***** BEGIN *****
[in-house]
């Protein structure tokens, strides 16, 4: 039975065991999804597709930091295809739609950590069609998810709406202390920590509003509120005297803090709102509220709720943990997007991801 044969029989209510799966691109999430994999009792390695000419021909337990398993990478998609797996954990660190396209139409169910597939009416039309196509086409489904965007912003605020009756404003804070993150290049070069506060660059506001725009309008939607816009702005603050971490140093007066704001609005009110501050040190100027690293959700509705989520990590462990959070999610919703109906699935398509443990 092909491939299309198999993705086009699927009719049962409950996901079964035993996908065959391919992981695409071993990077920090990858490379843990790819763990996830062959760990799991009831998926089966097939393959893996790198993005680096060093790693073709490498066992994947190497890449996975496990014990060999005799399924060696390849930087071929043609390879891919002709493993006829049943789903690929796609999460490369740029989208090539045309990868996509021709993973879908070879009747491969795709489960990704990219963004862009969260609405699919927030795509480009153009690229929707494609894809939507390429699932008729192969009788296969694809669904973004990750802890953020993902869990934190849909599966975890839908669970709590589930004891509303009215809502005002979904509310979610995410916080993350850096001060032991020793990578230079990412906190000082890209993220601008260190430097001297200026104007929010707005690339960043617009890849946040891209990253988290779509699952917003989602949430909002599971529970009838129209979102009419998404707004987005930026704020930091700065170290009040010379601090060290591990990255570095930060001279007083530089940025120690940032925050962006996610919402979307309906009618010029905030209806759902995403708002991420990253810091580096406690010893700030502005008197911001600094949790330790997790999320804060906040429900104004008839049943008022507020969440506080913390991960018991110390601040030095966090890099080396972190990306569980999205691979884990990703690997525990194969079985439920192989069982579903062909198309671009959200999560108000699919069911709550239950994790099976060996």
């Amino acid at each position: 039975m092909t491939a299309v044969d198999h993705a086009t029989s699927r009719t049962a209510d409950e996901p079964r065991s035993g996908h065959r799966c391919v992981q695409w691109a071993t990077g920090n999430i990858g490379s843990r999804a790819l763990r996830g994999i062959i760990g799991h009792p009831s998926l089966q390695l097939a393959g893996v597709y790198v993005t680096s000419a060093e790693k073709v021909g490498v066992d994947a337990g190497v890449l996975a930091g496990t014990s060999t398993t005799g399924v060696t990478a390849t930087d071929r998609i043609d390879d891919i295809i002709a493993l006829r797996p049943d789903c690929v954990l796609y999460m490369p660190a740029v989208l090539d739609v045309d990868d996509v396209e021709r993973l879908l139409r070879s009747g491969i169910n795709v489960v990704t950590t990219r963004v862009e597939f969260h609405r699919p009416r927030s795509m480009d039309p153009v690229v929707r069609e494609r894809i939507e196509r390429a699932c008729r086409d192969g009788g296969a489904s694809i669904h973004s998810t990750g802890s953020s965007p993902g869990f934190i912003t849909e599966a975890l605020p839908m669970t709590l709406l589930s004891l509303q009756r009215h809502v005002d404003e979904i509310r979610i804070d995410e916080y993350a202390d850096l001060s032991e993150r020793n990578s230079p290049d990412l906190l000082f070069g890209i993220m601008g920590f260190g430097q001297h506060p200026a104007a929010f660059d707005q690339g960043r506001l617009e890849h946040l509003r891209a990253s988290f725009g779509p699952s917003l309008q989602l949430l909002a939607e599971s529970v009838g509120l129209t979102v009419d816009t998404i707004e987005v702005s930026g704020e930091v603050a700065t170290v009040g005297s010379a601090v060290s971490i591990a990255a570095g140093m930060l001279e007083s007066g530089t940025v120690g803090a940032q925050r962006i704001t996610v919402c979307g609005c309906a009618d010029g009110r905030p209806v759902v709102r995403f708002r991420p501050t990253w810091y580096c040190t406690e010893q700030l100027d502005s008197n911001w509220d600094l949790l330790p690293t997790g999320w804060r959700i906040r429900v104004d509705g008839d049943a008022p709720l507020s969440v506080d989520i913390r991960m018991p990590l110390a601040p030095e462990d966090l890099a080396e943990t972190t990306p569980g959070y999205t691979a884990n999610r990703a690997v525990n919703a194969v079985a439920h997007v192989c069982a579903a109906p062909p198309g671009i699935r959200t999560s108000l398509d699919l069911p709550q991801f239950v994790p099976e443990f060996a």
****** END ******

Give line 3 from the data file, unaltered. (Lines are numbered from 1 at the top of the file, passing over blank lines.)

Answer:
């Amino acid at each position: 039975m092909t491939a299309v044969d198999h993705a086009t029989s699927r009719t049962a209510d409950e996901p079964r065991s035993g996908h065959r799966c391919v992981q695409w691109a071993t990077g920090n999430i990858g490379s843990r999804a790819l763990r996830g994999i062959i760990g799991h009792p009831s998926l089966q390695l097939a393959g893996v597709y790198v993005t680096s000419a060093e790693k073709v021909g490498v066992d994947a337990g190497v890449l996975a930091g496990t014990s060999t398993t005799g399924v060696t990478a390849t930087d071929r998609i043609d390879d891919i295809i002709a493993l006829r797996p049943d789903c690929v954990l796609y999460m490369p660190a740029v989208l090539d739609v045309d990868d996509v396209e021709r993973l879908l139409r070879s009747g491969i169910n795709v489960v990704t950590t990219r963004v862009e597939f969260h609405r699919p009416r927030s795509m480009d039309p153009v690229v929707r069609e494609r894809i939507e196509r390429a699932c008729r086409d192969g009788g296969a489904s694809i669904h973004s998810t990750g802890s953020s965007p993902g869990f934190i912003t849909e599966a975890l605020p839908m669970t709590l709406l589930s004891l509303q009756r009215h809502v005002d404003e979904i509310r979610i804070d995410e916080y993350a202390d850096l001060s032991e993150r020793n990578s230079p290049d990412l906190l000082f070069g890209i993220m601008g920590f260190g430097q001297h506060p200026a104007a929010f660059d707005q690339g960043r506001l617009e890849h946040l509003r891209a990253s988290f725009g779509p699952s917003l309008q989602l949430l909002a939607e599971s529970v009838g509120l129209t979102v009419d816009t998404i707004e987005v702005s930026g704020e930091v603050a700065t170290v009040g005297s010379a601090v060290s971490i591990a990255a570095g140093m930060l001279e007083s007066g530089t940025v120690g803090a940032q925050r962006i704001t996610v919402c979307g609005c309906a009618d010029g009110r905030p209806v759902v709102r995403f708002r991420p501050t990253w810091y580096c040190t406690e010893q700030l100027d502005s008197n911001w509220d600094l949790l330790p690293t997790g999320w804060r959700i906040r429900v104004d509705g008839d049943a008022p709720l507020s969440v506080d989520i913390r991960m018991p990590l110390a601040p030095e462990d966090l890099a080396e943990t972190t990306p569980g959070y999205t691979a884990n999610r990703a690997v525990n919703a194969v079985a439920h997007v192989c069982a579903a109906p062909p198309g671009i699935r959200t999560s108000l398509d699919l069911p709550q991801f239950v994790p099976e443990f060996a």